SARS is appealing to taxpayers with undisclosed offshore assets to use the time available to submit their applications.
So far, SARS has received 606 SVDP applications of which 253 have been processed. The 253 processed thus far revealed offshore assets to the value of R6.5 billion.
There has been an increase in enquiries as a result of SARS widespread communication campaign and the increased use of the communication line it has established with financial institutions and advisors on SVDP matters.
SARS is also aware of applications that are in the process of being finalised via its efiling application process and would like to remind taxpayers to submit these on time. In line with SARS’ experience with previous deadlines, it is anticipated that the number of applications will increase significantly in the closing days of the SVDP window.
SARS is aware that offshore financial institutions are actively assisting their clients to access prior years’ financial information. Where, in exceptional circumstances, a taxpayer is struggling to get financial information from an offshore institution or otherwise encountering difficulties in obtaining the relevant values of offshore assets, an estimation of the values of these offshore assets may be submitted for purposes of an SVDP application. In such a case, the application should be accompanied by:
- a description of the efforts to obtain the information;
- expected date by which the information will be obtained; and
- the method used to estimate the values.
This is not an extension of the 31 August 2017 deadline and will be guided by strict conditions and timeframes, which if not honoured, will forfeit the application.
A total of 101 tax jurisdictions have committed to automatic exchange of information under the new global Common Reporting Standard (CRS). The availability of this information will expose defaulting taxpayers to full taxation, full interest, no relief from penalties and no relief from potential criminal prosecution. Current lists of jurisdictions that have committed to implementing the CRS are available at https://www.oecd.org/tax/transparency/AEOI-commitments.pdf.
Taxpayers should note that two SARS-related disclosure programmes are running concurrently, which is one of the reasons why the comparison to the 2003 offshore asset amnesty programme, where only one programme was operational, should be treated with caution.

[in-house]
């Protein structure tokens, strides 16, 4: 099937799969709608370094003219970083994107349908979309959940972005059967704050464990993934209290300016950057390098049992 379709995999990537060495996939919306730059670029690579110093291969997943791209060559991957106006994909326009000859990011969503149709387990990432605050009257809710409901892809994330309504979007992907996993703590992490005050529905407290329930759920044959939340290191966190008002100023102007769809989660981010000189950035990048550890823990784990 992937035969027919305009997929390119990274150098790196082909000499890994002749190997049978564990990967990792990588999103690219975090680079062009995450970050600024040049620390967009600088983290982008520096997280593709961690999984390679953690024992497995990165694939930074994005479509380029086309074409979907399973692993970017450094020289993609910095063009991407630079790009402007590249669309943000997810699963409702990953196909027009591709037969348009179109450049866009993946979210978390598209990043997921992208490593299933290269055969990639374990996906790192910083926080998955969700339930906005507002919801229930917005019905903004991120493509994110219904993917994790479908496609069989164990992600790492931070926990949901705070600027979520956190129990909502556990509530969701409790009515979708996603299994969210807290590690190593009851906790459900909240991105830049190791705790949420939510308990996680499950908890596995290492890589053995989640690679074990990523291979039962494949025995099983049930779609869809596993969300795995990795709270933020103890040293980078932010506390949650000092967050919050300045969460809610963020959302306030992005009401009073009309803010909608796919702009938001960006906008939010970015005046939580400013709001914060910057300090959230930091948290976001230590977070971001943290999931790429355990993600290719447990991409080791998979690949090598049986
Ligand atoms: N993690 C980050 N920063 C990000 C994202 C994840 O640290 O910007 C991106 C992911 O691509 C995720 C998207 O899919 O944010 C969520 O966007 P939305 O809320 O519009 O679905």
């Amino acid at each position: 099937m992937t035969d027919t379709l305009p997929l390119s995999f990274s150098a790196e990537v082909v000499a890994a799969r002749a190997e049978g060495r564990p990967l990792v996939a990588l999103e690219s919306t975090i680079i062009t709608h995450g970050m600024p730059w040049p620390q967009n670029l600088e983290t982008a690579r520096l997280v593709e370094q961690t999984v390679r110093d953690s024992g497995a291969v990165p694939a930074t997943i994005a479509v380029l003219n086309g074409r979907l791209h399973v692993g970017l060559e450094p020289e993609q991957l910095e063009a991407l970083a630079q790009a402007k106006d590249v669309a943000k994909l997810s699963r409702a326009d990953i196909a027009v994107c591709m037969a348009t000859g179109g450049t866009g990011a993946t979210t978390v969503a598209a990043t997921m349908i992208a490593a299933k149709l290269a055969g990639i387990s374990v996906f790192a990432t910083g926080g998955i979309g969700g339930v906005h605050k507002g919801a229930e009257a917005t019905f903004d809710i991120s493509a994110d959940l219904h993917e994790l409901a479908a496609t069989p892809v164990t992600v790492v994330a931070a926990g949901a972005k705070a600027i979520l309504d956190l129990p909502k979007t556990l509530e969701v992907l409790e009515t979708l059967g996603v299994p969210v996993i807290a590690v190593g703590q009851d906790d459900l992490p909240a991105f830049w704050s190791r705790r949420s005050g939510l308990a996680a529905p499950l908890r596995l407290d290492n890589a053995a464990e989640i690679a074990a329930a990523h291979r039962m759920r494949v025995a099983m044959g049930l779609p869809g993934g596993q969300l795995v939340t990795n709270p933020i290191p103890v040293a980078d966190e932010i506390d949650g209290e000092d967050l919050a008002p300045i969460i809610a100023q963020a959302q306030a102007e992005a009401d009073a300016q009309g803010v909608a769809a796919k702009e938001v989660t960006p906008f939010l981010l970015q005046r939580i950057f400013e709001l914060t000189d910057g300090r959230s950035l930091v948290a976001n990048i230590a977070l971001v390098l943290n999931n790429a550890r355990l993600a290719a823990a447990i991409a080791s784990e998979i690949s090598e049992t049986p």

Taxpayers have the option to choose between the SVDP and the normal Voluntary Disclosure Programme (VDP), depending on which of the two programmes best fits their circumstances. Taxpayers with offshore assets that were funded with money that was already taxed in South Africa typically make use of the normal VDP. In such a case the value of the offshore asset would not form part of the SARS statistics, as with the SVDP.
It is also important to reiterate that the SVDP is a joint effort between SARS and the South African Reserve Bank. People who do not have an undisclosed tax liability in South Africa but who need to regularise their offshore assets with the Reserve Bank only have to apply to the Reserve Bank.
Thus far, the Reserve Bank has received 943 applications of which 440 have been processed thus far.
As was demonstrated in the 2016 Budget Review, where no revenue was budgeted around the impact of the introduction of the SVDP, it is difficult to anticipate the final number of applications or the final value of disclosures that the SVDP will yield,.
SARS will gain a better appreciation of the extent of offshore assets held from September 2017 onwards when the automatic exchange of information under the CRS commences for early adopters and in 2018 when automatic exchange of information commences for additional jurisdictions.
While the normal VDP process can be used to declare undisclosed offshore assets, taxpayers should still aim to submit these applications before the automatic exchange of information under the CRS commences.
Details of both the VDP and the SVDP are available from the Voluntary Disclosure Programme page on the SARS website.